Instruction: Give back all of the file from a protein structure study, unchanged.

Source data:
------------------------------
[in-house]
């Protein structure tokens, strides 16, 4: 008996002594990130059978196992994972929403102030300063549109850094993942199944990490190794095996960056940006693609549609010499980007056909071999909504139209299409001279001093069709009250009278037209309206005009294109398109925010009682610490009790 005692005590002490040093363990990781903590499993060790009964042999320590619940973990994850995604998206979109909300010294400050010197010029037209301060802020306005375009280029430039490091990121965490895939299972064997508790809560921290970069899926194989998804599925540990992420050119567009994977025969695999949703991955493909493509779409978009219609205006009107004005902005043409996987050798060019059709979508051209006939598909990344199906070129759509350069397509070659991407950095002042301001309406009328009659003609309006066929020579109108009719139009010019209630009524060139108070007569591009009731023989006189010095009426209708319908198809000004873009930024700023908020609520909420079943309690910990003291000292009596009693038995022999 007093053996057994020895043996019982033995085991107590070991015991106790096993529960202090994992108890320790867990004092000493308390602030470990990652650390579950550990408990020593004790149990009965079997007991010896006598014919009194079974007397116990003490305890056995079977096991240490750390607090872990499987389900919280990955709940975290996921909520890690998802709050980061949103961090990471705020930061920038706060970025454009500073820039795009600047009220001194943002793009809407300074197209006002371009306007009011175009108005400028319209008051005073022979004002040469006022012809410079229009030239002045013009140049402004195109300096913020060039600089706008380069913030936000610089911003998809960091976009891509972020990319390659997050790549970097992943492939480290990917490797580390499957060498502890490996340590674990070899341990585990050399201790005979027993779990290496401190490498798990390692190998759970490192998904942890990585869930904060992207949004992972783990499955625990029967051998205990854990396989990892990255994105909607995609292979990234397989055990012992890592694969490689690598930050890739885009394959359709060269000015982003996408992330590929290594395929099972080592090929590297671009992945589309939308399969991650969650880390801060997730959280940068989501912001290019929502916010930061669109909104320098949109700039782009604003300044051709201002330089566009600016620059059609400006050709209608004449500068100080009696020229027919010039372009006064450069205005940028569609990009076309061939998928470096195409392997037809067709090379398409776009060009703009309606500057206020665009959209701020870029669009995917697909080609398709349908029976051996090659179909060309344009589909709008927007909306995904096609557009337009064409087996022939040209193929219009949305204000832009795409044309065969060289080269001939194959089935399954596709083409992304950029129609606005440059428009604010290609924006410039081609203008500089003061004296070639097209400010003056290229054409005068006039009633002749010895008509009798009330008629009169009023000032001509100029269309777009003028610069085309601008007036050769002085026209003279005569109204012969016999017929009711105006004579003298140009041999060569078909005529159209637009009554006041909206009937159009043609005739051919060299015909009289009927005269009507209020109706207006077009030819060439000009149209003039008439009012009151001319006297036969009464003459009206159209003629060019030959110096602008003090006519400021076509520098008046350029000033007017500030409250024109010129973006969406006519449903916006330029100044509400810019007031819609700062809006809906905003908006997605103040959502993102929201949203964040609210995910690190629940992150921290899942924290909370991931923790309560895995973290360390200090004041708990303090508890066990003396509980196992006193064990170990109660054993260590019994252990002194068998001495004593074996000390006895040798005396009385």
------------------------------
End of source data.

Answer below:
[in-house]
């Protein structure tokens, strides 16, 4: 008996002594990130059978196992994972929403102030300063549109850094993942199944990490190794095996960056940006693609549609010499980007056909071999909504139209299409001279001093069709009250009278037209309206005009294109398109925010009682610490009790 005692005590002490040093363990990781903590499993060790009964042999320590619940973990994850995604998206979109909300010294400050010197010029037209301060802020306005375009280029430039490091990121965490895939299972064997508790809560921290970069899926194989998804599925540990992420050119567009994977025969695999949703991955493909493509779409978009219609205006009107004005902005043409996987050798060019059709979508051209006939598909990344199906070129759509350069397509070659991407950095002042301001309406009328009659003609309006066929020579109108009719139009010019209630009524060139108070007569591009009731023989006189010095009426209708319908198809000004873009930024700023908020609520909420079943309690910990003291000292009596009693038995022999 007093053996057994020895043996019982033995085991107590070991015991106790096993529960202090994992108890320790867990004092000493308390602030470990990652650390579950550990408990020593004790149990009965079997007991010896006598014919009194079974007397116990003490305890056995079977096991240490750390607090872990499987389900919280990955709940975290996921909520890690998802709050980061949103961090990471705020930061920038706060970025454009500073820039795009600047009220001194943002793009809407300074197209006002371009306007009011175009108005400028319209008051005073022979004002040469006022012809410079229009030239002045013009140049402004195109300096913020060039600089706008380069913030936000610089911003998809960091976009891509972020990319390659997050790549970097992943492939480290990917490797580390499957060498502890490996340590674990070899341990585990050399201790005979027993779990290496401190490498798990390692190998759970490192998904942890990585869930904060992207949004992972783990499955625990029967051998205990854990396989990892990255994105909607995609292979990234397989055990012992890592694969490689690598930050890739885009394959359709060269000015982003996408992330590929290594395929099972080592090929590297671009992945589309939308399969991650969650880390801060997730959280940068989501912001290019929502916010930061669109909104320098949109700039782009604003300044051709201002330089566009600016620059059609400006050709209608004449500068100080009696020229027919010039372009006064450069205005940028569609990009076309061939998928470096195409392997037809067709090379398409776009060009703009309606500057206020665009959209701020870029669009995917697909080609398709349908029976051996090659179909060309344009589909709008927007909306995904096609557009337009064409087996022939040209193929219009949305204000832009795409044309065969060289080269001939194959089935399954596709083409992304950029129609606005440059428009604010290609924006410039081609203008500089003061004296070639097209400010003056290229054409005068006039009633002749010895008509009798009330008629009169009023000032001509100029269309777009003028610069085309601008007036050769002085026209003279005569109204012969016999017929009711105006004579003298140009041999060569078909005529159209637009009554006041909206009937159009043609005739051919060299015909009289009927005269009507209020109706207006077009030819060439000009149209003039008439009012009151001319006297036969009464003459009206159209003629060019030959110096602008003090006519400021076509520098008046350029000033007017500030409250024109010129973006969406006519449903916006330029100044509400810019007031819609700062809006809906905003908006997605103040959502993102929201949203964040609210995910690190629940992150921290899942924290909370991931923790309560895995973290360390200090004041708990303090508890066990003396509980196992006193064990170990109660054993260590019994252990002194068998001495004593074996000390006895040798005396009385």